- Gamasutra hosted a post about the preservation of gaming history. “The second event – the most relevant and sadly the one that got less coverage – was that EFF made a petition to the U.S. Copyright Office, requesting an exemption to allow for games abandoned by their companies – such as MMOs that no longer have servers online – to be legally maintained by the fans. That is a fantastic thing both for consumers and for the preservation of our history – either companies keep their servers up, or they are giving permission for others to do so. So it doesn’t come as a surprise that the Electronic Software Association also contacted the U.S. Copyright Office, pressuring them to deny EFF’s request, supported by their buddies, the Motion Picture Association of America and the Recording Industry Association of America – yes, those two also contacted the Copyright Office to pressure against the preservation of video games.”
- A post at Fansided suggested that it’s not only the entertainment industries that don’t have the best interests of fans at heart: technology companies also have an effect on fannish practices. “Look, if you’re watching the game at home by yourself…split your attention between your TV and your tablet/smartphone/laptop/whatever…But if you’re out in a public space that’s clearly meant to encourage a communal viewing experience, then put your phone away and be present in the damn moment.” Exploring the pluses and minuses of tech use, writer Stu White adds “[Y]ou are told that by not participating in this second-screen culture, you run the risk of isolating yourself, of becoming an outsider, of becoming somehow deficient. Fears regarding outsiderness run deep, thus they are easy for brands to capitalize on. Are you worried about being isolated from the world? Then buy our product! We are the only viable path to connectedness and community.”
- On the other side, fans’ loyalties may lie in interpretation. Writing about the new novel in the Fifty Shades of Grey series, The New York Times focused on how much 50 Shades fanfic is out there, as well as how much more satisfying readers might find it. “At this point, Ms. Fougner, who has published the equivalent of five novels totaling some 3,500 pages, has written far more about Christian and Anastasia than their creator has. ‘I prefer her writing to E. L. James’s writing,’ Ms. Brueggemann said…Another one of Ms. Fougner’s devoted readers…said that she read ‘Grey’ when it came out on Thursday and found it lacking compared with Ms. Fougner’s version. ‘I know ‘Grey’s’ going to be a letdown for me…I’ve already read it through Emine’s eyes, and I honestly don’t think E. L. James can touch her version of Christian.'”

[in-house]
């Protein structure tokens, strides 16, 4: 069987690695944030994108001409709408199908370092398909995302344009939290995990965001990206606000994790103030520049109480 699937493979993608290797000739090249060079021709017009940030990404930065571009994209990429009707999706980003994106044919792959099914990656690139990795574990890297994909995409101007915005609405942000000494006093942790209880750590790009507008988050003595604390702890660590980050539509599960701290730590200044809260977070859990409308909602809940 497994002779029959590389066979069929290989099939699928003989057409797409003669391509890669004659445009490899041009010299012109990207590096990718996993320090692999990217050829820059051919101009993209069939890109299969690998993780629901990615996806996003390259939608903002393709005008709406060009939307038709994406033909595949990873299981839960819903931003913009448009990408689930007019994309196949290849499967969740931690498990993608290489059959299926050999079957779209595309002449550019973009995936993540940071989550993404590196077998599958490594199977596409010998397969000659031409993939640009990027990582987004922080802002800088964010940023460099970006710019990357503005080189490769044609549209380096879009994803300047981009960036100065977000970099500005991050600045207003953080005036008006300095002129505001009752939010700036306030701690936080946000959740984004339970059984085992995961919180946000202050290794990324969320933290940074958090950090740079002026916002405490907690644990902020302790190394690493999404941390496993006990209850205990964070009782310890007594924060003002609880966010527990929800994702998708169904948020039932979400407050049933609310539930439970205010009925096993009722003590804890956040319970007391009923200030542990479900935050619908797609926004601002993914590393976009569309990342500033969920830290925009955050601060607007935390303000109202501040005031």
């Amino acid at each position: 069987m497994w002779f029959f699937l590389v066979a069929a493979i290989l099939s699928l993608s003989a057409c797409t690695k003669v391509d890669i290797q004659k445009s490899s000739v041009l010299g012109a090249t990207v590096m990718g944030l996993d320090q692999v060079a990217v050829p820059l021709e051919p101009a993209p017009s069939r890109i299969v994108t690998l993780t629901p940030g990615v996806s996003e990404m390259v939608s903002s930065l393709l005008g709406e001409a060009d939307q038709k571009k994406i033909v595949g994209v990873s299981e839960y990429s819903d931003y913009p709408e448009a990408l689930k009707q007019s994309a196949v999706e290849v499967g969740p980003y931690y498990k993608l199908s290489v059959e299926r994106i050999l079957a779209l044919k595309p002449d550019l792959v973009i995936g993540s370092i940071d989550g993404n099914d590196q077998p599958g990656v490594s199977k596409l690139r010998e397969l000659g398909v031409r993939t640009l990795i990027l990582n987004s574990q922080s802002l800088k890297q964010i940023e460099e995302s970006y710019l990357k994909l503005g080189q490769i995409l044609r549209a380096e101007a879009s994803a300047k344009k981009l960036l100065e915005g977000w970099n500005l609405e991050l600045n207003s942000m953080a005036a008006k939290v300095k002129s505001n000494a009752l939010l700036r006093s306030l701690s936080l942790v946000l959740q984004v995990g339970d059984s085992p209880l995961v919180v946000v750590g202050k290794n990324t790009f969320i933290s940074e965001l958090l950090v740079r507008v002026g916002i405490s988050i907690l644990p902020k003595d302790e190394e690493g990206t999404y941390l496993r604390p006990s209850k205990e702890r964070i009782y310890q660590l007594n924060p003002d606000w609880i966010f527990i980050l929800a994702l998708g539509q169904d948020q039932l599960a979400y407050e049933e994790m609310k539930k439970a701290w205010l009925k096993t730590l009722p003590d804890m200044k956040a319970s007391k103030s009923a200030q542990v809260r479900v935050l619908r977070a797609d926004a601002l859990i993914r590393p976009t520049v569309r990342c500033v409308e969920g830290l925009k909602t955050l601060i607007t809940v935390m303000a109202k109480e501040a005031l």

- Trek Movie was among those who interviewed a fan who pitched their TV series idea to Paramount. “Michael Gummelt, owner of www.StarTrekUncharted.com (formerly www.StarTrekBeyond.com) and creator of the fan concept of the same name has been invited by Paramount to pitch his idea for a new Star Trek television series to the network, an unprecedented opportunity rarely (if ever) afforded to non-industry professionals. The concept, now titled Star Trek Uncharted, has been in the works for 20 years and takes place several decades after the time of Captain Kirk and the original Enterprise.”
What cases of fan and entertainment industry interaction have you observed? Write about them in Fanlore! Contributions are welcome from all fans.
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